Day Twenty - A Soldier's Breeze

Where Next?
Bob Williams
Mon 3 Jan 2022 00:30
Noon Position: 46 52.4 S 177 29.0 E
Course: E Speed: 6 knots
Wind: N, F4 Sea: slight
Swell: WSW, 2 meters
Weather: sunny, mild
Day's Run: 150 nm

For the last 24 hours we have been beam reaching to a soldier's breeze, so called because even a soldier could sail it. Indeed, I have not had to touch a thing for the past day, apart from tweaking a few lines here and there, mainly to freshen the nip so as to reduce points of chafe.
Things have been so quiet I have broken out the sextant for something to do. I completed a standard 'morning sun-meridian passage-afternoon sun' and in the evening attempted a set of stars. As usual I worked out evening civil twilight and calculated the predicted positions of the relevant heavenly bodies but didn't allow for the length of twilight this far south. Sirius, as bright as a planet, shone forth in the darkening NE sky, Jupiter hung low and bright in the east, Canopus could also be clearly seen but was obscured behind the sails, and some time later Rigel eventually appeared, also in the NE quadrant. I duly observed the altitude of the two stars and the planet that weren't obscured by the sails and waited for some more to appear. But the sky remained bright, especially to the east for what seemed an age. The radio sked would be coming up in about an hour and I wanted to reduce and plot my sights before then, so I contented myself with only the three (and not a good a intersection at that), but I figured it would suffice to help keep the a hand in.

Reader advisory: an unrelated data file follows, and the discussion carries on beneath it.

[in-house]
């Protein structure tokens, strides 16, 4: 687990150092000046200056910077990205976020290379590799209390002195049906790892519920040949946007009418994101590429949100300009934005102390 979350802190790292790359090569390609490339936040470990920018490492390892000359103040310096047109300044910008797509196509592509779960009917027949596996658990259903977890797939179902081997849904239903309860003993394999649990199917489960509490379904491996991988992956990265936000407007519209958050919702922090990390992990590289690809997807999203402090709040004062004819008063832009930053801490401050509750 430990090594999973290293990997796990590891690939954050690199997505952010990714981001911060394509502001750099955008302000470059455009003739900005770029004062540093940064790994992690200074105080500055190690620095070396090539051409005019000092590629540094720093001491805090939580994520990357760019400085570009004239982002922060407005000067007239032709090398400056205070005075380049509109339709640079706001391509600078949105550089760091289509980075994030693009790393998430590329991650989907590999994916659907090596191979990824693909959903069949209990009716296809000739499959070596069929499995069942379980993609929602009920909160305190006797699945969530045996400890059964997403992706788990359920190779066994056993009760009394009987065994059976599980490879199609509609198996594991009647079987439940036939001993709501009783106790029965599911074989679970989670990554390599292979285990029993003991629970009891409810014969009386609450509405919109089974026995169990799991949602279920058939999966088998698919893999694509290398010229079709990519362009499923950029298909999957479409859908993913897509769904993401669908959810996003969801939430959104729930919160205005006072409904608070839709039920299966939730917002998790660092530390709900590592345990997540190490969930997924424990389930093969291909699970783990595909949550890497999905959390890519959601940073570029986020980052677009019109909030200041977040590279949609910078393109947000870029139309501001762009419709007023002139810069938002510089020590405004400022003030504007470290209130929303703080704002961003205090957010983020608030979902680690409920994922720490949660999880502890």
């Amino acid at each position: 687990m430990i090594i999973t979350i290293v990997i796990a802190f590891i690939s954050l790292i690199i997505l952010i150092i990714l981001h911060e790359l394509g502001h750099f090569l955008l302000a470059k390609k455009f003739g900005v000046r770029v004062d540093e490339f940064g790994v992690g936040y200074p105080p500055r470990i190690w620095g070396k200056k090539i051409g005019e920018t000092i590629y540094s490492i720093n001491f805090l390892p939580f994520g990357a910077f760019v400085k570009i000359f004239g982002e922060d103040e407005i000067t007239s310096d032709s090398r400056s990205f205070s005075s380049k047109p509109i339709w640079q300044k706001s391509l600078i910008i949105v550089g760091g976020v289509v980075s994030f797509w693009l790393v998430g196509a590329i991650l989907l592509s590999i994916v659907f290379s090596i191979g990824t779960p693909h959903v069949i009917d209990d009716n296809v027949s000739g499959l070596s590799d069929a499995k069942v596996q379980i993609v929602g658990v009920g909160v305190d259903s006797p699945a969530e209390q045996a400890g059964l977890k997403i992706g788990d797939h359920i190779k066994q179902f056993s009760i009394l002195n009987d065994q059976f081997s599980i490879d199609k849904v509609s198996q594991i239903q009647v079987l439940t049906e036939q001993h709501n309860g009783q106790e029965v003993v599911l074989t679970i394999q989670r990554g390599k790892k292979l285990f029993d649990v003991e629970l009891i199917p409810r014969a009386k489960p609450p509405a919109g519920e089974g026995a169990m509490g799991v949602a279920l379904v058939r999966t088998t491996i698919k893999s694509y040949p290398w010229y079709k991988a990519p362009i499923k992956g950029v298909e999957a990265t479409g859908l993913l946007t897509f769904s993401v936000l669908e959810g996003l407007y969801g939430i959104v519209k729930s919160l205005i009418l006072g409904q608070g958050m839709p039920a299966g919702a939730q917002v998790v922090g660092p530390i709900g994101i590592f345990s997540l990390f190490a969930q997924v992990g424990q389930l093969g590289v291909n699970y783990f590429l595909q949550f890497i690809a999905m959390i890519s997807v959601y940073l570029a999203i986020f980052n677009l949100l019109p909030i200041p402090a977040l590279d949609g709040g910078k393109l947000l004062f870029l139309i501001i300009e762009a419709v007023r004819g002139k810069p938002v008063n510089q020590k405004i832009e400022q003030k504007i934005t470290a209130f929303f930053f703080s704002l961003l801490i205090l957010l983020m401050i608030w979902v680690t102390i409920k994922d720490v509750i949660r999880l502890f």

And indeed I was pleasantly surprised how readily the various tables and calculations came back to me such that I soon had a reasonable fix plotted which appeared to correlate pretty well with where the omniscient GPS said we were, and with time to spare before the radio sked.
The radio skeds are also going well. Each night both Wayne (our shore connection) and Mark have been coming in mostly loud and clear. Wayne has provided Mark and me with valuable weather information and the odd snippet of news, and I am sure the regular chat time is an excellent balm for one's mental well-being, at least speaking for myself.
In addition to keeping the celestial eye in, I fill my time with boat chores - still adding a few more cones to the series drogue, cooking and reading, and I have even broken out the flute - definitely best played whilst sailing solo a very long way from land.

All is well.